August 7, 2010

From Caesarea to Carmel

Our pilgrimage continued from Caesarea to Carmel - where there is a Church honoring Elijah in Haifa at the Stella Maris Carmelite Monastery.  Although the monastery only dates from the 19th Century, Carmel has been considered a special place for meeting God even before prophets Elijah and Elisha lived there during their ministries.   For more on this, check out:

It is at Mt. Carmel where Elijah challenged and defeated the prophets of Ba'al as told in 1 Kings 18:20-46. Inspired by Elijah's zeal and intimacy with the One true God, a group of crusaders and pilgrims became hermits on the mountain with the blessing of the Patriarch of Jerusalem.  Each hermit lived in a grotto, similar to the one the Church is built over.  These men eventually became known as the Carmelites, a religious community with a special gift for prayer, contemplative prayer in particular.  They were driven out in 1291, but the community never forgot its connection with Carmel even as it spread through Italy, Spain, England and France.  They came back to Carmel in the 19th Century.

Because of their gift for prayer, the Virgin Mary has always been a special patronness of the community.  Our Lady of Mt. Carmel is honored in the Stella Maris church.  In fact, Stella Maris is an ancient title for Mary.  It means "Star of the Sea."  It is the experience of each of us individually but also of the Church historically that sometimes we struggle to follow the Lord.  This is because the Lord tests our hearts to purify them so that we might see Him face to face.  Mary was given the title Star of the Sea with the conviction that just as sailors look to the stars to find their way, Christians can look to Mary, her Scriptural example and maternal concern for each follower of her Son, to find the Lord.  The monastary in fact looks out over the ocean on  the side of Mt. Carmel.  The Church itself is built over the grotto where Elijah is believed to have lived according to tradition.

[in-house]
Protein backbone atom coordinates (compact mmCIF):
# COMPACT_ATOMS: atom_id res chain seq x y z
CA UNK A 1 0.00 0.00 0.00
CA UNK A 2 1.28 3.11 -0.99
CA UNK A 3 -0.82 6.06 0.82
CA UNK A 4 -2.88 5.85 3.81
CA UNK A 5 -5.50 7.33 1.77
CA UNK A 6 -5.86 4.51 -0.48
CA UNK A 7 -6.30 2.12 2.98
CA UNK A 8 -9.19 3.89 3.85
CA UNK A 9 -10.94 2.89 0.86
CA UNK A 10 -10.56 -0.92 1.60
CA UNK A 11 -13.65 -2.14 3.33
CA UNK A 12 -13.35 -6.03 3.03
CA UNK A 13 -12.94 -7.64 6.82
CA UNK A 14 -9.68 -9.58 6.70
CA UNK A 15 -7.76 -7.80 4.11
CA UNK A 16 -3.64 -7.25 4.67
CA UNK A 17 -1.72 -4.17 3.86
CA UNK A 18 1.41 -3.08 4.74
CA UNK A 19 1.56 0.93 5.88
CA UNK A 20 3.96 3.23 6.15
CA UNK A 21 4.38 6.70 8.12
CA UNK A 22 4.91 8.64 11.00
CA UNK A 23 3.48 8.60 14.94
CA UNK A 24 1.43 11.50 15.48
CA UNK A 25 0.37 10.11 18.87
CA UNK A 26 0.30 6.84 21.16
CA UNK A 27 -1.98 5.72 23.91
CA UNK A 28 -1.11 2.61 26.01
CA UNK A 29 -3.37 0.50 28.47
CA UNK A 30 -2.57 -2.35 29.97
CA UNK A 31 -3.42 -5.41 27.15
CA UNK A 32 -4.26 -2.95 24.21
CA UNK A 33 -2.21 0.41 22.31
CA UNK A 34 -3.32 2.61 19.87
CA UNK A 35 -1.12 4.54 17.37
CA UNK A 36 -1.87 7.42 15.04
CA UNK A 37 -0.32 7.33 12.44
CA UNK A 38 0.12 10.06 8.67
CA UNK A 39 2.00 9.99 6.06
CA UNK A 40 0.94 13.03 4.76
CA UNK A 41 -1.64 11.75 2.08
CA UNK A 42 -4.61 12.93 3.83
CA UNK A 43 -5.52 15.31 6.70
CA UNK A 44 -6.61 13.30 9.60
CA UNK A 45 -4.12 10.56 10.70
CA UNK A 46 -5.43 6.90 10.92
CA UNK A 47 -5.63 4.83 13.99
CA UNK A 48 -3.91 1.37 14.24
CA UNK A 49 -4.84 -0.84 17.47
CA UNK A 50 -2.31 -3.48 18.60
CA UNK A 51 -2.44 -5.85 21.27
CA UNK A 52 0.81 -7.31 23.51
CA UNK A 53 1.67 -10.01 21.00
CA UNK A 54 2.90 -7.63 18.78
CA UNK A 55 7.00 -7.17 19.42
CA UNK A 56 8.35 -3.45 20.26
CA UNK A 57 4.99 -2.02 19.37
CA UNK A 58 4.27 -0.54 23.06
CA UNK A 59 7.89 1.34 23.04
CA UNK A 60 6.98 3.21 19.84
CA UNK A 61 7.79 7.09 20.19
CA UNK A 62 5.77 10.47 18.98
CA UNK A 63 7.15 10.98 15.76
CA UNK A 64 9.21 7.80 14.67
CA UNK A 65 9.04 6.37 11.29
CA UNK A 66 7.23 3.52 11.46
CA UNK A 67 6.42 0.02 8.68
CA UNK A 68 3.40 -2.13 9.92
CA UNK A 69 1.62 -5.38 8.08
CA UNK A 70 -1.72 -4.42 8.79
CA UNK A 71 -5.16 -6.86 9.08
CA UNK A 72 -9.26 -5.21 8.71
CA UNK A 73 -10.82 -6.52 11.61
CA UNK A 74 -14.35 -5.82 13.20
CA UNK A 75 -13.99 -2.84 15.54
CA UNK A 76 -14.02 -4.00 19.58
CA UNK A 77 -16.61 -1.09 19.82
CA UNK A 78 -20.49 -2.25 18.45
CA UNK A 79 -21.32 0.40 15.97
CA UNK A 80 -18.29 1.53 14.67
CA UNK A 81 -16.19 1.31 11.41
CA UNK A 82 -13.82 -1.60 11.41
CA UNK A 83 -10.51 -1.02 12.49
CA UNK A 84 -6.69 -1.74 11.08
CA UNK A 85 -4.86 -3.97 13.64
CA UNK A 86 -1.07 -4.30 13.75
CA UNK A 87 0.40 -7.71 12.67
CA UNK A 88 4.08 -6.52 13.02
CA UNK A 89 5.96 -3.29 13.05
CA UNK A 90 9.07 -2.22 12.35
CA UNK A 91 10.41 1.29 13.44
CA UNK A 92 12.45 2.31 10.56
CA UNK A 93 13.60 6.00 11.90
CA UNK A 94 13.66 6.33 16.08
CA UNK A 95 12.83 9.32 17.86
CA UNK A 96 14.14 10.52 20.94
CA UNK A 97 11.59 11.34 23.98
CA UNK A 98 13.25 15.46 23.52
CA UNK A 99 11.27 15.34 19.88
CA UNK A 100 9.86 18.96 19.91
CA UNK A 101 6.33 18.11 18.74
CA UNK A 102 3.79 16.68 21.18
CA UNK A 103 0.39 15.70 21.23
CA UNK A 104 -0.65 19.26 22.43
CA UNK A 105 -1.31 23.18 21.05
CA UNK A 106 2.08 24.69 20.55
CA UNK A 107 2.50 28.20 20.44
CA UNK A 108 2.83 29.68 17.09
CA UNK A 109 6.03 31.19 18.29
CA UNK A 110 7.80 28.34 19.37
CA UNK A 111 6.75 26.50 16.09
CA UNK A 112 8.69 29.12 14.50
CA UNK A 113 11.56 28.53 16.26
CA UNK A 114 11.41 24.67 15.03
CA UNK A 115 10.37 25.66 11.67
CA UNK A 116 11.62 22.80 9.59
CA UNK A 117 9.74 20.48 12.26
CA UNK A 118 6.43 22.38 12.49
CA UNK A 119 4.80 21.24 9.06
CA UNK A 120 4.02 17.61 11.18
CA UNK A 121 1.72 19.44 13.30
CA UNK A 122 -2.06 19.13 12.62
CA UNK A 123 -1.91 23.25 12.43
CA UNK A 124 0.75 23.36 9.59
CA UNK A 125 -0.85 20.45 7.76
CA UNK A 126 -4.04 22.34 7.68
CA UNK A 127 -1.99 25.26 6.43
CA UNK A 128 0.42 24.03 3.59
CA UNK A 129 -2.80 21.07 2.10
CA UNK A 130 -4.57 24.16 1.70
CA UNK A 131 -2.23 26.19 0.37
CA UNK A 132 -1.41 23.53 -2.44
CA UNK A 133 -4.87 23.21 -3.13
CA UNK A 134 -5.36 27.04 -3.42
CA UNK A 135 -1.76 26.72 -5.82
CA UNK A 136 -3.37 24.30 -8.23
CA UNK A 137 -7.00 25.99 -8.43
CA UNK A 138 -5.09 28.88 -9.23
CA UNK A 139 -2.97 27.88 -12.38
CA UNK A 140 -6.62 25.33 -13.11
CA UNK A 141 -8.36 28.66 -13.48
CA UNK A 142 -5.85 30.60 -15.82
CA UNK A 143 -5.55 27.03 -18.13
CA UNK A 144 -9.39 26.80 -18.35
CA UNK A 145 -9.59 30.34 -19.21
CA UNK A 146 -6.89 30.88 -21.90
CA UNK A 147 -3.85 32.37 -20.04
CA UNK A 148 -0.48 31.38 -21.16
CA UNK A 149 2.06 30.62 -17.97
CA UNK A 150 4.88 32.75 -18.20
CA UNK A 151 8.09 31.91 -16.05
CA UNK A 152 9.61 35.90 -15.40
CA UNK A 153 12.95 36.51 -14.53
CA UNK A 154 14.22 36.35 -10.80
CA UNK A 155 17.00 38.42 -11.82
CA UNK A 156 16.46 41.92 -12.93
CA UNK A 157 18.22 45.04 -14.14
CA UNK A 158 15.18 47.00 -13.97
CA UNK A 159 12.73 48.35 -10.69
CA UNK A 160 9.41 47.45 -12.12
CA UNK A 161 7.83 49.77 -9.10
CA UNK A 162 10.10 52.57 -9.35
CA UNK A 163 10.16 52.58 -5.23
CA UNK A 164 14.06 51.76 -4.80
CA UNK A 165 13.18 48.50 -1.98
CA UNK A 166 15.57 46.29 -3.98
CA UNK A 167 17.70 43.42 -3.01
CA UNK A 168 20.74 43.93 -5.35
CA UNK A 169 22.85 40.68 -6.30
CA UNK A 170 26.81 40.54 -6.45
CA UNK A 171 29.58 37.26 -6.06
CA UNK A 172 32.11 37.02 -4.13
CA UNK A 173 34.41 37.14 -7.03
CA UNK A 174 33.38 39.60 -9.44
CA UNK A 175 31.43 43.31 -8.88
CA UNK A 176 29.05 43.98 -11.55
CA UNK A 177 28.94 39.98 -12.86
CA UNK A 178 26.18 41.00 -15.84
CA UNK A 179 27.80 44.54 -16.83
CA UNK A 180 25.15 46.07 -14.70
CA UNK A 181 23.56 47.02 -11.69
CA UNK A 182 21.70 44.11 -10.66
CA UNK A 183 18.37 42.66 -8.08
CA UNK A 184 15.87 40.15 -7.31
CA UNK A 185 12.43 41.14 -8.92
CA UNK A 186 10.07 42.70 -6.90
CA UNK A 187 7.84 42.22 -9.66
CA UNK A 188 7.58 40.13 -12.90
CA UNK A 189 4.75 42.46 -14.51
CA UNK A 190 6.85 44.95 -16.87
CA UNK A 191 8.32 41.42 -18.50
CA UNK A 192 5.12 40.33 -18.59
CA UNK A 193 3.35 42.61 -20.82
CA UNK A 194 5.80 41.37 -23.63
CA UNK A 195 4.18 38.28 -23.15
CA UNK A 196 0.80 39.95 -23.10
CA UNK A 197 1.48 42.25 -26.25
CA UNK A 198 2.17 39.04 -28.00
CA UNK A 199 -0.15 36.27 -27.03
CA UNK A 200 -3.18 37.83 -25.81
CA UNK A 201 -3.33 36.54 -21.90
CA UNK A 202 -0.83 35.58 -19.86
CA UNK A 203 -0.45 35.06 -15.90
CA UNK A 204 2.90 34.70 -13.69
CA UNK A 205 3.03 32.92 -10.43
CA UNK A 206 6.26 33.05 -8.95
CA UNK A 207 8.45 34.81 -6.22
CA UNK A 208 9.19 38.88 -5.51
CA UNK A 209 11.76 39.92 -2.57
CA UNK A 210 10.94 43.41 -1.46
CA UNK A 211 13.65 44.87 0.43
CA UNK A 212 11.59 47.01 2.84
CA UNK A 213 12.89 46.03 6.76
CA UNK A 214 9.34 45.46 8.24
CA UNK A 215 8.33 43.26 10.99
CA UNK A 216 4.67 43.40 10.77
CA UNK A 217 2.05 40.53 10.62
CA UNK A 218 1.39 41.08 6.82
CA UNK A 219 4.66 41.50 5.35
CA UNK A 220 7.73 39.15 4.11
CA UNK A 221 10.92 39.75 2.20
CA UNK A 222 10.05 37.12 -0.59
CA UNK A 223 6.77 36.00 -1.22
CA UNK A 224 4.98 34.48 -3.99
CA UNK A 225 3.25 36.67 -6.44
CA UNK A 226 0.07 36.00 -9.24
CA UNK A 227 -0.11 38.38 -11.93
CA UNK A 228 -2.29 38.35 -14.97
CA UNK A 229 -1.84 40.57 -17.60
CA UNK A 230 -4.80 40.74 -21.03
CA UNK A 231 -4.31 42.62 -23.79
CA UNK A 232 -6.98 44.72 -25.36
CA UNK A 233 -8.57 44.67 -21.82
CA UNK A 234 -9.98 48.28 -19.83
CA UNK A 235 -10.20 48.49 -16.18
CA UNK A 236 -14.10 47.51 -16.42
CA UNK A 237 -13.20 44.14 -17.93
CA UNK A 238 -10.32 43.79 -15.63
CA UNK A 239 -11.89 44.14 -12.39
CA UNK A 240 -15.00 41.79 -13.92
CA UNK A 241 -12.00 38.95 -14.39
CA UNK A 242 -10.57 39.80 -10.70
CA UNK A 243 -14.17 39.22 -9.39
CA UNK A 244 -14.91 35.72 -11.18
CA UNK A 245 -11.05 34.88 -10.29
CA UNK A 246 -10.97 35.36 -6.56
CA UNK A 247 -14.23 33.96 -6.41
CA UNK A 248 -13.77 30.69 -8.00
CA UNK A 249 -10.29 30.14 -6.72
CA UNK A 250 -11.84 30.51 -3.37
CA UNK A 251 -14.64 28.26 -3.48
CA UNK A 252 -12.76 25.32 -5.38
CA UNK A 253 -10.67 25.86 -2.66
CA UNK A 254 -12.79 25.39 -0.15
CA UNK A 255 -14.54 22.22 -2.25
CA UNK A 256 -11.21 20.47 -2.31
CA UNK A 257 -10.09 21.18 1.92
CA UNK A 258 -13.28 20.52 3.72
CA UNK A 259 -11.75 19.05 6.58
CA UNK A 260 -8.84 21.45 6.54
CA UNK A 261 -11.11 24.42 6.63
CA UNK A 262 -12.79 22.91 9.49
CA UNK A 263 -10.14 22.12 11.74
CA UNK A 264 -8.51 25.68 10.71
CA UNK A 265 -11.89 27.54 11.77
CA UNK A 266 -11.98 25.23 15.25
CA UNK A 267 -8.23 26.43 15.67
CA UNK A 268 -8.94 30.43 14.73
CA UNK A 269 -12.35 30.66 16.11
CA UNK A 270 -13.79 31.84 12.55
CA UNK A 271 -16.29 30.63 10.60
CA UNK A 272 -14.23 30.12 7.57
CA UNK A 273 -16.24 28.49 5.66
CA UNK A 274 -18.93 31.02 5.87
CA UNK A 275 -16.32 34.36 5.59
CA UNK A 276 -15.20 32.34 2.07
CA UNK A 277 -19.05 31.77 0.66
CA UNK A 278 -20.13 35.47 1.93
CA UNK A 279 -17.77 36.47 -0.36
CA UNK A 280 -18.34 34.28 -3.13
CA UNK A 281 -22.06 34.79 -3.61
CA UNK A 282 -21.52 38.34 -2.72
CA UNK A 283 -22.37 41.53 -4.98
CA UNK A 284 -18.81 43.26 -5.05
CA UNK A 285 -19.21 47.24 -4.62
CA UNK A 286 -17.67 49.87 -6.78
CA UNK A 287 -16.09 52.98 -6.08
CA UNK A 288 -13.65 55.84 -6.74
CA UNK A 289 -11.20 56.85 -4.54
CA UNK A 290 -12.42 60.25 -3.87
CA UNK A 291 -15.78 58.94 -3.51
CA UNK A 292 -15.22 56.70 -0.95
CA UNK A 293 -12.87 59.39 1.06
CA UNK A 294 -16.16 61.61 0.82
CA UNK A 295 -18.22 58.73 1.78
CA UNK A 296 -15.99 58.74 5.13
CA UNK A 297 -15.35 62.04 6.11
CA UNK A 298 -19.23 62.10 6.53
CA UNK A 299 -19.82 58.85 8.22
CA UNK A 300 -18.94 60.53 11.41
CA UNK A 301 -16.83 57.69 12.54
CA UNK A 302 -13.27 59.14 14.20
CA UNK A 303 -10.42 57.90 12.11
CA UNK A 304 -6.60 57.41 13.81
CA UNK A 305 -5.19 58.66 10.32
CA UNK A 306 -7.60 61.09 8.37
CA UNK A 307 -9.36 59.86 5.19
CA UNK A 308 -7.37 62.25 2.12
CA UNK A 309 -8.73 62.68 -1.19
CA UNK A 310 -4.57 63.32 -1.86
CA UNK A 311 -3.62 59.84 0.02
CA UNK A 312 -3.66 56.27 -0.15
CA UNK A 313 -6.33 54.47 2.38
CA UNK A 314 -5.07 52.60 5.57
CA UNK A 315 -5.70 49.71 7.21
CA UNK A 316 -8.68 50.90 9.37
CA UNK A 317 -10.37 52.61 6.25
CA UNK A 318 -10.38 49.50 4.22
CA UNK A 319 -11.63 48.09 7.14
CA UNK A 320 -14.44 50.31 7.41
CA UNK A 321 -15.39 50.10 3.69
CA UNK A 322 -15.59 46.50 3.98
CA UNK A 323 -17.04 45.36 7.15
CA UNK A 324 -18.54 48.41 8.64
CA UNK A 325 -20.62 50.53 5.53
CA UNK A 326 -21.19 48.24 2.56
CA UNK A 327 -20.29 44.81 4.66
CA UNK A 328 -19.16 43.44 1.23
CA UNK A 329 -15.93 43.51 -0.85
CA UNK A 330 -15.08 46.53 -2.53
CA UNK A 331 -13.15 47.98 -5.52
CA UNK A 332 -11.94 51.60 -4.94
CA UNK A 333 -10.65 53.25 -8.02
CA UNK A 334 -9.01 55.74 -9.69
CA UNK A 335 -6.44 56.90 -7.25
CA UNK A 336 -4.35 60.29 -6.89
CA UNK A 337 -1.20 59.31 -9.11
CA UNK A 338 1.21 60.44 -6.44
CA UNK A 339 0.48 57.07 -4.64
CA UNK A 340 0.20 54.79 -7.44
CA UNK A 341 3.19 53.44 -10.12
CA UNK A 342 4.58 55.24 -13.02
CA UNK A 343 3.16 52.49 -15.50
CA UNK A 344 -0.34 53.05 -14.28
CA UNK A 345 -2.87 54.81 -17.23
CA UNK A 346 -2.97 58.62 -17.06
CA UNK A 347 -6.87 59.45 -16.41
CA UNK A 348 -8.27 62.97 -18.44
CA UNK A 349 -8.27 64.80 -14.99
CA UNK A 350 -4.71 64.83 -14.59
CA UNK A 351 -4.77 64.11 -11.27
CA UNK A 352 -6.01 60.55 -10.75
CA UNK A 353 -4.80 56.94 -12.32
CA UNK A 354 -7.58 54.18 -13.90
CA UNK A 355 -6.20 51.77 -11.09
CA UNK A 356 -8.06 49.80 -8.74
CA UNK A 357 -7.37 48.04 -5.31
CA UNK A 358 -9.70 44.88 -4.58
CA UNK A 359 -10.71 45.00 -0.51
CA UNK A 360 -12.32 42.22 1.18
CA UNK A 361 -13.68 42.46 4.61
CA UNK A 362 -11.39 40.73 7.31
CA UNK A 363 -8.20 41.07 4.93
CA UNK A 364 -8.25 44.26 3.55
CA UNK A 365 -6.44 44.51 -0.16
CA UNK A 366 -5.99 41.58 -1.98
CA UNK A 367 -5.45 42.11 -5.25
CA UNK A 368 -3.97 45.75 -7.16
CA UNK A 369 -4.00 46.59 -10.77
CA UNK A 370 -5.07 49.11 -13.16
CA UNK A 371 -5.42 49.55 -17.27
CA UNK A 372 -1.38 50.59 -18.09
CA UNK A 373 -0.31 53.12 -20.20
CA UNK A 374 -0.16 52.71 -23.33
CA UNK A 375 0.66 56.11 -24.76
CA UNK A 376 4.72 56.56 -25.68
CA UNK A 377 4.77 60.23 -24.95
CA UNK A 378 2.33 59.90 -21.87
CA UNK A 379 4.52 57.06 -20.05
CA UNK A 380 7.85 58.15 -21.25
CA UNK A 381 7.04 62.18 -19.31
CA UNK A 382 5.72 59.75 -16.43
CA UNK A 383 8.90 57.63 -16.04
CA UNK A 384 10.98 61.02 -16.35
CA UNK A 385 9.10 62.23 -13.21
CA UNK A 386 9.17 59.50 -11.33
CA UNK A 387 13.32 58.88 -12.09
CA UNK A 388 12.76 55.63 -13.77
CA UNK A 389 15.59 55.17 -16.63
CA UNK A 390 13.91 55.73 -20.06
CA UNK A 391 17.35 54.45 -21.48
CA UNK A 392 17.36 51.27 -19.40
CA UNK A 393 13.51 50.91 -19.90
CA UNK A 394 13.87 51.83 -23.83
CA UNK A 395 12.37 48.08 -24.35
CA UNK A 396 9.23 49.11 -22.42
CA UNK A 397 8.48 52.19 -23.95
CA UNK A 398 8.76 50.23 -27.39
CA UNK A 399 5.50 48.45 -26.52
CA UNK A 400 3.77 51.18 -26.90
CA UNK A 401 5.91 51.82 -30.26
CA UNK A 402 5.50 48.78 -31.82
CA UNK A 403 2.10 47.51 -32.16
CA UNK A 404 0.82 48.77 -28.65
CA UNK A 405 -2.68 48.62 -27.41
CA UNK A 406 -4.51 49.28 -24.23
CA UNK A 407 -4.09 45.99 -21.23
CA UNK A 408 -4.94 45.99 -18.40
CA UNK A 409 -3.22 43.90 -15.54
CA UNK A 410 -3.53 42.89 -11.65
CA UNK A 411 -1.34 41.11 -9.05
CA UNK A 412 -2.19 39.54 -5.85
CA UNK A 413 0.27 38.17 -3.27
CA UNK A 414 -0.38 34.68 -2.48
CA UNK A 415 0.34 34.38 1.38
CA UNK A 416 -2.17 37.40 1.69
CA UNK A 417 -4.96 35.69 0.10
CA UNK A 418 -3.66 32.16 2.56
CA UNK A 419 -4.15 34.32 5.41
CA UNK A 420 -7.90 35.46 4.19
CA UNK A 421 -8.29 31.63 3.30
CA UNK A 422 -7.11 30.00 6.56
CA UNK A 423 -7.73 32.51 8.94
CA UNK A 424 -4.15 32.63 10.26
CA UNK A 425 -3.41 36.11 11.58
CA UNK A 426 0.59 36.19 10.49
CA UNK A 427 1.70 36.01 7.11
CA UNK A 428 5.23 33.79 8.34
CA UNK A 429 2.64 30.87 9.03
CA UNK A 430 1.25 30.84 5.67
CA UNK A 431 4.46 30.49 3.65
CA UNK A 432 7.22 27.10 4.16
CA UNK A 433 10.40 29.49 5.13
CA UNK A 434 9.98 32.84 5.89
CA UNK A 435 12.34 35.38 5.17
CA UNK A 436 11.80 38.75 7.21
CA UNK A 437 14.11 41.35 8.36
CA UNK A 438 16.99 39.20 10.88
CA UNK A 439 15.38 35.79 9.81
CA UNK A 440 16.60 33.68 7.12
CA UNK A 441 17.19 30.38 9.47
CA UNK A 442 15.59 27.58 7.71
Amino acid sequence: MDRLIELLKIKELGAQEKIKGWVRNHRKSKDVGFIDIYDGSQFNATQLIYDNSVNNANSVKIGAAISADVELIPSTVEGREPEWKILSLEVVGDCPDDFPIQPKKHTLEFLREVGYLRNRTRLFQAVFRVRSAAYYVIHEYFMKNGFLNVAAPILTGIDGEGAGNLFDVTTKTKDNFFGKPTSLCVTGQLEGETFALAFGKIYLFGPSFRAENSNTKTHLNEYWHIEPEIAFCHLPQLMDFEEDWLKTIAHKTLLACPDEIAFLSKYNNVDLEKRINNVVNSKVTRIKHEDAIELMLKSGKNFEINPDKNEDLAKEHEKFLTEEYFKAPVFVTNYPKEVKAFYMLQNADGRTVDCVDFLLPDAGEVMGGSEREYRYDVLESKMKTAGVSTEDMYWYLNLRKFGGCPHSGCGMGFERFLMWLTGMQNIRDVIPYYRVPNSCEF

This gift of prayer is also related to Elijah.  After confronting the prophets of Ba'al, Elijah despaired of his life.  But the Lord nourished him and prepared him for a special encounter on another mountain, Mt. Horeb south of Israel.  There, like Moses before him, he experiences a theophany, a manifestation of God's presence.  Theophanies have a contemplative character, and this is especially true of Elijah's experience.  This kind of prayer is at the heart of his prophetic mission.  Carmelites seek a similar life of prayer.

"A mighty hurricane split the mountains and shattered Rocks before the Lord.  But the Lord was  not in the hurricane.  And, after the storm, an earthquake.  But the Lord was not in the earthquake.  And after the earthqake, fire.  But the Lord was not in the fire.  And after the fire, a light murmering sound." (1 Kings 19: 11-13)

Contemplative prayer involves two essential moments - it is first of all a listening for the voice of the Lord, an attending to the slightest murmer of the Lord in our hearts.  Moses and Elijah are connected to one another by this experience and their mission to Israel that flows from it - namely, to help Israel know the Lord.  To achieve this kind of attentiveness to the Lord, a secondary moment is necessary, a moment of struggling for and suffering the truth.   In this moment, every falsehood and fantasy must be put to death.  It is a matter of on going repentance - that is thinking with the mind of God rather than clinging to a merely human perspective.  Ba'alism represents a religion based in fantasy and convenient falsehoods.  It provided a sort of social order by providing a kind of myth that helped everyone relate to one another.  This kind of religion, however, is ultimately degrading.  Human dignity requires the truth.  Only the truth raises the dignity of the human person and makes it possible to hear the voice of God.  In other words, to listen to the voice of the Lord requires a spiritual battle, a fight against evil that can be exhausting.  But in this fight, if we are faithful to the end, the Lord provides us the nourishment we need and blesses us with a special gift of friendship with Him.

1 comment:

  1. Welcome back- good to hear that you made it back safely. And I'm enjoying your photos. Thanks for your thoughts on the second moment of contemplative prayer-- they serve as a good reminder.
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